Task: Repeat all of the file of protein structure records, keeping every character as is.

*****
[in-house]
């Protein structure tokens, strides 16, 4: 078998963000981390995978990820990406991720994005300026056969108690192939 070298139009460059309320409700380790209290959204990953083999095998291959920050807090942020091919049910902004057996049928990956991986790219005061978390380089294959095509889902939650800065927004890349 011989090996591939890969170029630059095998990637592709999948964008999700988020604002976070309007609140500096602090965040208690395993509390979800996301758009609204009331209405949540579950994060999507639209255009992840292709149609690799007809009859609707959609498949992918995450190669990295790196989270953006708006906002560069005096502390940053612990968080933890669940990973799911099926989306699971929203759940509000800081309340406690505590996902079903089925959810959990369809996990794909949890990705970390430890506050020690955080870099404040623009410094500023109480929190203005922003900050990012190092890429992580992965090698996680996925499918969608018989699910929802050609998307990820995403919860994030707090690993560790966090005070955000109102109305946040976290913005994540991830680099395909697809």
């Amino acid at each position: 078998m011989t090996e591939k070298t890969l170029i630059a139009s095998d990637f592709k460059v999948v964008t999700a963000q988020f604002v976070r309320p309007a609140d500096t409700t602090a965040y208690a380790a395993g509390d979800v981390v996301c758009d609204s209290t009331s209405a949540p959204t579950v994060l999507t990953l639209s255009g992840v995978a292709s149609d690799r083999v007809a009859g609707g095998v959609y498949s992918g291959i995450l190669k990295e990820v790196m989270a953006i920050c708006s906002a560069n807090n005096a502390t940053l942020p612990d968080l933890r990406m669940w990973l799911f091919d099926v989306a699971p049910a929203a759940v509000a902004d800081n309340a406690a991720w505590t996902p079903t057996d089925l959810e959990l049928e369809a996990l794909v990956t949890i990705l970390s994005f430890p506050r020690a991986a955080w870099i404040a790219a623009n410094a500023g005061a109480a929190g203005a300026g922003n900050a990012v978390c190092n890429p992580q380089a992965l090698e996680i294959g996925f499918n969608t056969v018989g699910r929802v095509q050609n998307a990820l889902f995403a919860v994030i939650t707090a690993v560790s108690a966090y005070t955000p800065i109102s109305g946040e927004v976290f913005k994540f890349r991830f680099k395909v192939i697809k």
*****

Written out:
[in-house]
């Protein structure tokens, strides 16, 4: 078998963000981390995978990820990406991720994005300026056969108690192939 070298139009460059309320409700380790209290959204990953083999095998291959920050807090942020091919049910902004057996049928990956991986790219005061978390380089294959095509889902939650800065927004890349 011989090996591939890969170029630059095998990637592709999948964008999700988020604002976070309007609140500096602090965040208690395993509390979800996301758009609204009331209405949540579950994060999507639209255009992840292709149609690799007809009859609707959609498949992918995450190669990295790196989270953006708006906002560069005096502390940053612990968080933890669940990973799911099926989306699971929203759940509000800081309340406690505590996902079903089925959810959990369809996990794909949890990705970390430890506050020690955080870099404040623009410094500023109480929190203005922003900050990012190092890429992580992965090698996680996925499918969608018989699910929802050609998307990820995403919860994030707090690993560790966090005070955000109102109305946040976290913005994540991830680099395909697809």
């Amino acid at each position: 078998m011989t090996e591939k070298t890969l170029i630059a139009s095998d990637f592709k460059v999948v964008t999700a963000q988020f604002v976070r309320p309007a609140d500096t409700t602090a965040y208690a380790a395993g509390d979800v981390v996301c758009d609204s209290t009331s209405a949540p959204t579950v994060l999507t990953l639209s255009g992840v995978a292709s149609d690799r083999v007809a009859g609707g095998v959609y498949s992918g291959i995450l190669k990295e990820v790196m989270a953006i920050c708006s906002a560069n807090n005096a502390t940053l942020p612990d968080l933890r990406m669940w990973l799911f091919d099926v989306a699971p049910a929203a759940v509000a902004d800081n309340a406690a991720w505590t996902p079903t057996d089925l959810e959990l049928e369809a996990l794909v990956t949890i990705l970390s994005f430890p506050r020690a991986a955080w870099i404040a790219a623009n410094a500023g005061a109480a929190g203005a300026g922003n900050a990012v978390c190092n890429p992580q380089a992965l090698e996680i294959g996925f499918n969608t056969v018989g699910r929802v095509q050609n998307a990820l889902f995403a919860v994030i939650t707090a690993v560790s108690a966090y005070t955000p800065i109102s109305g946040e927004v976290f913005k994540f890349r991830f680099k395909v192939i697809k």